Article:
Teagasc director: Current cash flow problems not fault of farmers

THE current cash flow problems on Irish farms are not the direct fault of the individual farmer, but are due to falling output prices and credit shortages.

Teagasc director Professor Gerry Boyle, who made the observation, said while it is hoped that this will be a short-term problem, further price fluctuations in the years ahead are expected.

Producers, therefore, will need to exercise tight financial control on farms and use all the skills and tools available to manage this volatility.

He was speaking at the launch of a new Farm Business Planning DVD which will assist farmers and students improve the skills required to manage their farm businesses.

The DVD has been produced in association with the Farm Apprenticeship Board and will be used as part of Teagasc’s education courses and with farmer clients. Farm Apprenticeship Board chairman Seamus Phelan said there are vital steps in preparing a farm business plan. The most crucial of these include analysing the current situation, setting farm goals, developing a business plan and implementing it.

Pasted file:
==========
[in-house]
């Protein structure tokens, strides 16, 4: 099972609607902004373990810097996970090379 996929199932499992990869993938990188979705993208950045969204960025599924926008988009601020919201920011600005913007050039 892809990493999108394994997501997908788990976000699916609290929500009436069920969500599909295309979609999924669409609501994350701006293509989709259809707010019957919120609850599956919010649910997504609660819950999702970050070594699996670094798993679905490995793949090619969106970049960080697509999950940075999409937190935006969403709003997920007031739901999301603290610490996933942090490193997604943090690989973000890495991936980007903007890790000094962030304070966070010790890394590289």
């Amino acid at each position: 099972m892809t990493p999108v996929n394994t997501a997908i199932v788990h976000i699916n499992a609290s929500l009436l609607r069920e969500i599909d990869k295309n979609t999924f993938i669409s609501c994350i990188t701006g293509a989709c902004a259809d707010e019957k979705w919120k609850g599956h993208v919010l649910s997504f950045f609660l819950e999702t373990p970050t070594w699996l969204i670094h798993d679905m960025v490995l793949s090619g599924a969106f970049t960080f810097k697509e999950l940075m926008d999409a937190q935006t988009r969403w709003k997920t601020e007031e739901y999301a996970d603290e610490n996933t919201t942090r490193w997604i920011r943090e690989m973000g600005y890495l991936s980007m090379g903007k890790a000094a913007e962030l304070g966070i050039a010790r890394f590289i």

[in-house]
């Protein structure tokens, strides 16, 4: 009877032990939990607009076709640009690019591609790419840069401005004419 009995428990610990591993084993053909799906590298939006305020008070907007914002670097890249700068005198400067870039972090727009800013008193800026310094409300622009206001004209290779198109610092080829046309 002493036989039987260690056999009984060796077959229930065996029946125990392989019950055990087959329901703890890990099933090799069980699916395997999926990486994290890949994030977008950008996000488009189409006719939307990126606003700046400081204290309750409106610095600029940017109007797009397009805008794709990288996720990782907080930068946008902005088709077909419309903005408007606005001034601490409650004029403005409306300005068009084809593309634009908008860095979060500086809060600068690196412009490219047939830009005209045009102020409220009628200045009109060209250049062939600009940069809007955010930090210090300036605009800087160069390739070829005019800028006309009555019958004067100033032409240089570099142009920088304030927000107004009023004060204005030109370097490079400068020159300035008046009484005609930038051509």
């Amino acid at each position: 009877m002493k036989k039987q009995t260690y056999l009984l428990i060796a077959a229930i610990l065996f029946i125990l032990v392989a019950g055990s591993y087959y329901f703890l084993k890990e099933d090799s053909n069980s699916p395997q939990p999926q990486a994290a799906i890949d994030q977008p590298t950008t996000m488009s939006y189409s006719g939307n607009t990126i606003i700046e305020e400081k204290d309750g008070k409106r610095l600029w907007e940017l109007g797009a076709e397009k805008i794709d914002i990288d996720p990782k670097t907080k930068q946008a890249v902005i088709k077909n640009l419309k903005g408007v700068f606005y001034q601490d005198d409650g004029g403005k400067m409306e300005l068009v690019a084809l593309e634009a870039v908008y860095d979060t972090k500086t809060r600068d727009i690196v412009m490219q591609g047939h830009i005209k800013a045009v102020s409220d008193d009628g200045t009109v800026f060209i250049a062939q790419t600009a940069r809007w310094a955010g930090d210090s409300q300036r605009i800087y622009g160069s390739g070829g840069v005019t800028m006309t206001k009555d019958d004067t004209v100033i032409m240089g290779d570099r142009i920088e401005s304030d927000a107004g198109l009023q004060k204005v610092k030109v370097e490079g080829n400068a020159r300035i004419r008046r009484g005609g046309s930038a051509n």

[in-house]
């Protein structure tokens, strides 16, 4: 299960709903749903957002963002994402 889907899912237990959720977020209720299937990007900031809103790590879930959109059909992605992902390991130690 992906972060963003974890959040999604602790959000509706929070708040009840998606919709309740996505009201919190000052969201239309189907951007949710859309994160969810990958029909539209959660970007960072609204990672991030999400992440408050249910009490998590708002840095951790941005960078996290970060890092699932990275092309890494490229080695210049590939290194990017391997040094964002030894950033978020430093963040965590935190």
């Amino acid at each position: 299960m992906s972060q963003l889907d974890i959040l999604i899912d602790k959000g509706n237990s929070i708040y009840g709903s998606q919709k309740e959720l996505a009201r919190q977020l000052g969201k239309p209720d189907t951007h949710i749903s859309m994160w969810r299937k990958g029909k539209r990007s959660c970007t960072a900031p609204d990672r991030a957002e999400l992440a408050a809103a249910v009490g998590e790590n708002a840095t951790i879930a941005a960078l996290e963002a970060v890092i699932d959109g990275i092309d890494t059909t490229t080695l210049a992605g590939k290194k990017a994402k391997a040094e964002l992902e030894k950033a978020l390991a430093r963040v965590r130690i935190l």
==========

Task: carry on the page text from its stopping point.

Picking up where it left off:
“This DVD brings all of these aspects together and will help farmers and students develop the skills necessary to manage their businesses in these difficult times,” he said.

Teagasc programme manager Tom Kelly said the DVD outlines in an easy-to-understand manner the steps involved in farm business planning.

It emphasises the use of computer applications to aid with calculations such as the cost control planner, e-profit monitor, farm business planner and other farm software packages, all of which are available from Teagasc. The DVD’s mix of farmer interviews and case studies also provides clear messages for the viewer, he said.


Lifestyle

Much has been said about the perils of being stuck in the house 24/7, like family pets interrupting your important conference calls, your partner leaving their dirty dishes everywhere and the lack of respite from the kids.Silver lining: Seven enforced money-saving habits you might want to continue after lockdown

Put you and your loved ones' pop-culture knowledge to the test with Arts Editor Des O'Driscoll's three fiendishly fun quiz rounds.Scene and Heard: the Arts Ed's family entertainment quiz

A passion for heritage and the discovery of some nifty new software has resulted in an Irish architect putting colour on thousands of old photographs, writes Marjorie BrennanBringing the past to life

Richard Hogan, family psychotherapist, addresses a reader's question about life during lockdownHolding on: how to help your child through the crisis

More From The Irish Examiner